There are a handful of conversations swirling around about next generation learning platforms that will combine adaptive/personalized content, assessment, learning communities, with aligned student, teacher, and school services. The ones that gain wide usage will combine open and proprietary content (e.g., basic and premium cable) with a open app platform (e.g., iPhone).
After an amazing week visiting schools in India I’m back in the states and kick off the week with morning meetings in Boston discussing next gen platforms. If we build ‘freemium’ platforms with solid free/open functionality and continue to drive down the price point of access devices, we’ll have the foundation for personalized low cost school formats that will extend access to hundreds of millions of students worldwide.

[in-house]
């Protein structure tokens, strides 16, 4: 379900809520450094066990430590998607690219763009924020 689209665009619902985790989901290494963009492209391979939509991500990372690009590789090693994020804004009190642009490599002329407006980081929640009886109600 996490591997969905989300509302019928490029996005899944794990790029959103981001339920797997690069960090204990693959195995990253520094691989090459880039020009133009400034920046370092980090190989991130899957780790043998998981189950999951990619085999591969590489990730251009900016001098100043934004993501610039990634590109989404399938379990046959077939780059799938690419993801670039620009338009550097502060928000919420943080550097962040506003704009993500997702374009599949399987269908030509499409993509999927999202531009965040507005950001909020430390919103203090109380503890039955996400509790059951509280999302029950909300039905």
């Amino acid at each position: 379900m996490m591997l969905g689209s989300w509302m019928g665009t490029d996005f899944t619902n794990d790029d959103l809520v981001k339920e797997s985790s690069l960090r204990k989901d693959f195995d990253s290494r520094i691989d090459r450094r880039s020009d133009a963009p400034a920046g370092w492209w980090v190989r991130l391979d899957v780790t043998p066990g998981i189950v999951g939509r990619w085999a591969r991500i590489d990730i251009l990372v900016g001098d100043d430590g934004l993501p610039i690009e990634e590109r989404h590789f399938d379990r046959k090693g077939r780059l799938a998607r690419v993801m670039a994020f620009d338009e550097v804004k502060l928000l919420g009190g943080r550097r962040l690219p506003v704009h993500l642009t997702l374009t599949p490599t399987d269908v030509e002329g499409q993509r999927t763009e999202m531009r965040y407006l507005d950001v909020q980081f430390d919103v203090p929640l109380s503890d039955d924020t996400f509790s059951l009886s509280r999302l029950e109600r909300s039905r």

Here’s a compelling description and open ended question from a blended elementary network leader:
“We are working to try and accelerate the rate at which the online curriculum market gets outcomes driven. As you’ve pointed out, some basic things like building a system that works online and one that incorporates learning objects are good first steps for systems. One of the things that we believe is that we are likely to see a patchwork of specialty vendors (k-2 reading for example) that we will need to weave together. This weaving implies a pretty good underlying platform for figuring out the best thing for a student to do. We are taking our individualized learning plans online in preparation for feeding their goals into a platform like this. Ideally the platform puts up a lesson against an objective and then post-tests to see if the lesson caused the objective to be mastered. The system then updates the student’s ilp and builds a success record for that lesson with different students. Ultimately it optimizes the learning path for kids to master each objective by choosing lessons that work.
Given that, we’ve been out in the market trying to find folks that get this. The only one we’ve found so far is [a platform] who does this for the test prep market and we will try to convince to do for k-12. Do you know of others? Any modification you would suggest in the way we approach the problem?”